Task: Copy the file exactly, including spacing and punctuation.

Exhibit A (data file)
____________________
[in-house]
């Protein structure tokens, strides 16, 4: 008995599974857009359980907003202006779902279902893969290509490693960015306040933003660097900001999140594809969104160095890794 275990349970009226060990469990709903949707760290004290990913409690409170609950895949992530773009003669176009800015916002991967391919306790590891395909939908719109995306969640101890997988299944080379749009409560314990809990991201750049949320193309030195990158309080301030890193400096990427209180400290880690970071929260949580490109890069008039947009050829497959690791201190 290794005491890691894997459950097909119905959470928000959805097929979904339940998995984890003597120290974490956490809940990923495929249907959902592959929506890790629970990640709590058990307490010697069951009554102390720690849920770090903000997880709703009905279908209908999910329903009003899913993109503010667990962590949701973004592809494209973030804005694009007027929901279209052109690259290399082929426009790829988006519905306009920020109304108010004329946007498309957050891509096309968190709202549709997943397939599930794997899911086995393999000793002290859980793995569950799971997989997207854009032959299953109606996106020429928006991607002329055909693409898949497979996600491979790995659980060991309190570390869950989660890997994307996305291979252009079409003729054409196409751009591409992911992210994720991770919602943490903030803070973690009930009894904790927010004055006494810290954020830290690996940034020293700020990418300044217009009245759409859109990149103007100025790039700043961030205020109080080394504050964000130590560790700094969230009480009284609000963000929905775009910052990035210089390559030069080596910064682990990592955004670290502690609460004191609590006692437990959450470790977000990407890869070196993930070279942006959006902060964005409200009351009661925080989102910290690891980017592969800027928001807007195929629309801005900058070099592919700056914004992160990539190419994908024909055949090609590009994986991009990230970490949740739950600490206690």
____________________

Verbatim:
[in-house]
């Protein structure tokens, strides 16, 4: 008995599974857009359980907003202006779902279902893969290509490693960015306040933003660097900001999140594809969104160095890794 275990349970009226060990469990709903949707760290004290990913409690409170609950895949992530773009003669176009800015916002991967391919306790590891395909939908719109995306969640101890997988299944080379749009409560314990809990991201750049949320193309030195990158309080301030890193400096990427209180400290880690970071929260949580490109890069008039947009050829497959690791201190 290794005491890691894997459950097909119905959470928000959805097929979904339940998995984890003597120290974490956490809940990923495929249907959902592959929506890790629970990640709590058990307490010697069951009554102390720690849920770090903000997880709703009905279908209908999910329903009003899913993109503010667990962590949701973004592809494209973030804005694009007027929901279209052109690259290399082929426009790829988006519905306009920020109304108010004329946007498309957050891509096309968190709202549709997943397939599930794997899911086995393999000793002290859980793995569950799971997989997207854009032959299953109606996106020429928006991607002329055909693409898949497979996600491979790995659980060991309190570390869950989660890997994307996305291979252009079409003729054409196409751009591409992911992210994720991770919602943490903030803070973690009930009894904790927010004055006494810290954020830290690996940034020293700020990418300044217009009245759409859109990149103007100025790039700043961030205020109080080394504050964000130590560790700094969230009480009284609000963000929905775009910052990035210089390559030069080596910064682990990592955004670290502690609460004191609590006692437990959450470790977000990407890869070196993930070279942006959006902060964005409200009351009661925080989102910290690891980017592969800027928001807007195929629309801005900058070099592919700056914004992160990539190419994908024909055949090609590009994986991009990230970490949740739950600490206690």